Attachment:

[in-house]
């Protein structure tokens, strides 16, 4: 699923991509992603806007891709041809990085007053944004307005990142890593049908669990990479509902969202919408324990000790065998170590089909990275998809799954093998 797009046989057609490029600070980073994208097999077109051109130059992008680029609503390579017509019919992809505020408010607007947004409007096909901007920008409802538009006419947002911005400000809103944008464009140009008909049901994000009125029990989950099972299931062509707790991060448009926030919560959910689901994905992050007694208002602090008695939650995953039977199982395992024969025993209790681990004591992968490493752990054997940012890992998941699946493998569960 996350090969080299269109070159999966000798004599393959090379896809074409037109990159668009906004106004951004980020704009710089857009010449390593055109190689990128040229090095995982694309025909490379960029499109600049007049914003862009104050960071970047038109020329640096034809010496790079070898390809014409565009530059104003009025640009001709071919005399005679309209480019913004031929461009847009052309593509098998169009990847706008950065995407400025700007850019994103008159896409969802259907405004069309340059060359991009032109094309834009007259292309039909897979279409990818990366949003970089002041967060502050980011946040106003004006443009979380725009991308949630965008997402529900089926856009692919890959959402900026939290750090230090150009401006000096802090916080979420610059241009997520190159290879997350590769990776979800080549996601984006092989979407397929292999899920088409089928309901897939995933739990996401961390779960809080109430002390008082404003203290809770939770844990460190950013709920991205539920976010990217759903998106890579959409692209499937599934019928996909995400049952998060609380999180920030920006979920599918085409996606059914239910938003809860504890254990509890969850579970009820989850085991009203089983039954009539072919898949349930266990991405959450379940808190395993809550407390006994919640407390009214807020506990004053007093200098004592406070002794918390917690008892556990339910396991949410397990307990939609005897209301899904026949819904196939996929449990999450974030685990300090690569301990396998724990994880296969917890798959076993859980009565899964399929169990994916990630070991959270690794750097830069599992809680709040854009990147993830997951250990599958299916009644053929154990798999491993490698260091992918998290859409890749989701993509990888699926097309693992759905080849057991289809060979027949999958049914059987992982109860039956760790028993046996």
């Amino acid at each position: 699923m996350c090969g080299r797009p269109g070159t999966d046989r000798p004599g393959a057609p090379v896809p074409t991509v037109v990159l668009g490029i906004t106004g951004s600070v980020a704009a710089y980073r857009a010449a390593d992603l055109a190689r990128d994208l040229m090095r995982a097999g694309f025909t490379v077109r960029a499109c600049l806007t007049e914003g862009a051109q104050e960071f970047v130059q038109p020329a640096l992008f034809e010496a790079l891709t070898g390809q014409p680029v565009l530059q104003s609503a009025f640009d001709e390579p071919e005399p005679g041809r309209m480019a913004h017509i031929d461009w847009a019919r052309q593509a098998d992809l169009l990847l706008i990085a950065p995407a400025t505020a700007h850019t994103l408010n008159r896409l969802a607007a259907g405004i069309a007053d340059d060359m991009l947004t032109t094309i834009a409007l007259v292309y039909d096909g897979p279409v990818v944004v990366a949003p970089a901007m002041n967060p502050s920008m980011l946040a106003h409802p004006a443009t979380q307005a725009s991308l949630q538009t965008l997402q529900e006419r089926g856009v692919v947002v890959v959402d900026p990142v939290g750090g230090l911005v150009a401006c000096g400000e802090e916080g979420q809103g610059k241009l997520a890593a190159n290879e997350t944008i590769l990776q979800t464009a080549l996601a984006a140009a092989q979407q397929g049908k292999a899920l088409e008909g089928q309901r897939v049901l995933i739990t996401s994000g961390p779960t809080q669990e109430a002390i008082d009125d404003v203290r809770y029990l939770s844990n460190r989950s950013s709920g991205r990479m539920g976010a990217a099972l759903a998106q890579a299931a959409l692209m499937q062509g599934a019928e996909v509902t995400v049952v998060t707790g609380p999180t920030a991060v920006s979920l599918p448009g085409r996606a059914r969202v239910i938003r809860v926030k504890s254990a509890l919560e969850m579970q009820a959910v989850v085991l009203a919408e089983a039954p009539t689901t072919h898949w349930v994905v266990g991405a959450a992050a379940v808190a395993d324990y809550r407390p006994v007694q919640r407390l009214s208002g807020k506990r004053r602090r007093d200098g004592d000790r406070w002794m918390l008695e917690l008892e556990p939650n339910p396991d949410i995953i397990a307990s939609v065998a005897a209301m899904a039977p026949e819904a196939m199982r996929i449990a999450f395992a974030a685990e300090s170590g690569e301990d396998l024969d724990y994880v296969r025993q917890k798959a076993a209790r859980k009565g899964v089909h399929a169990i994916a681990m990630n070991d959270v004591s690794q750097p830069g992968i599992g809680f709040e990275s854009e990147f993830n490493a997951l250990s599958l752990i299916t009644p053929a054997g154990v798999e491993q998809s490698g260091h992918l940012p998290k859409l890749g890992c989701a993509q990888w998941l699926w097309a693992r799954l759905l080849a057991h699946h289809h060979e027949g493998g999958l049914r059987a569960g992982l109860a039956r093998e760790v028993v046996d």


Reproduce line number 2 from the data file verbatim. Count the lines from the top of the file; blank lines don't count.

């Protein structure tokens, strides 16, 4: 699923991509992603806007891709041809990085007053944004307005990142890593049908669990990479509902969202919408324990000790065998170590089909990275998809799954093998 797009046989057609490029600070980073994208097999077109051109130059992008680029609503390579017509019919992809505020408010607007947004409007096909901007920008409802538009006419947002911005400000809103944008464009140009008909049901994000009125029990989950099972299931062509707790991060448009926030919560959910689901994905992050007694208002602090008695939650995953039977199982395992024969025993209790681990004591992968490493752990054997940012890992998941699946493998569960 996350090969080299269109070159999966000798004599393959090379896809074409037109990159668009906004106004951004980020704009710089857009010449390593055109190689990128040229090095995982694309025909490379960029499109600049007049914003862009104050960071970047038109020329640096034809010496790079070898390809014409565009530059104003009025640009001709071919005399005679309209480019913004031929461009847009052309593509098998169009990847706008950065995407400025700007850019994103008159896409969802259907405004069309340059060359991009032109094309834009007259292309039909897979279409990818990366949003970089002041967060502050980011946040106003004006443009979380725009991308949630965008997402529900089926856009692919890959959402900026939290750090230090150009401006000096802090916080979420610059241009997520190159290879997350590769990776979800080549996601984006092989979407397929292999899920088409089928309901897939995933739990996401961390779960809080109430002390008082404003203290809770939770844990460190950013709920991205539920976010990217759903998106890579959409692209499937599934019928996909995400049952998060609380999180920030920006979920599918085409996606059914239910938003809860504890254990509890969850579970009820989850085991009203089983039954009539072919898949349930266990991405959450379940808190395993809550407390006994919640407390009214807020506990004053007093200098004592406070002794918390917690008892556990339910396991949410397990307990939609005897209301899904026949819904196939996929449990999450974030685990300090690569301990396998724990994880296969917890798959076993859980009565899964399929169990994916990630070991959270690794750097830069599992809680709040854009990147993830997951250990599958299916009644053929154990798999491993490698260091992918998290859409890749989701993509990888699926097309693992759905080849057991289809060979027949999958049914059987992982109860039956760790028993046996």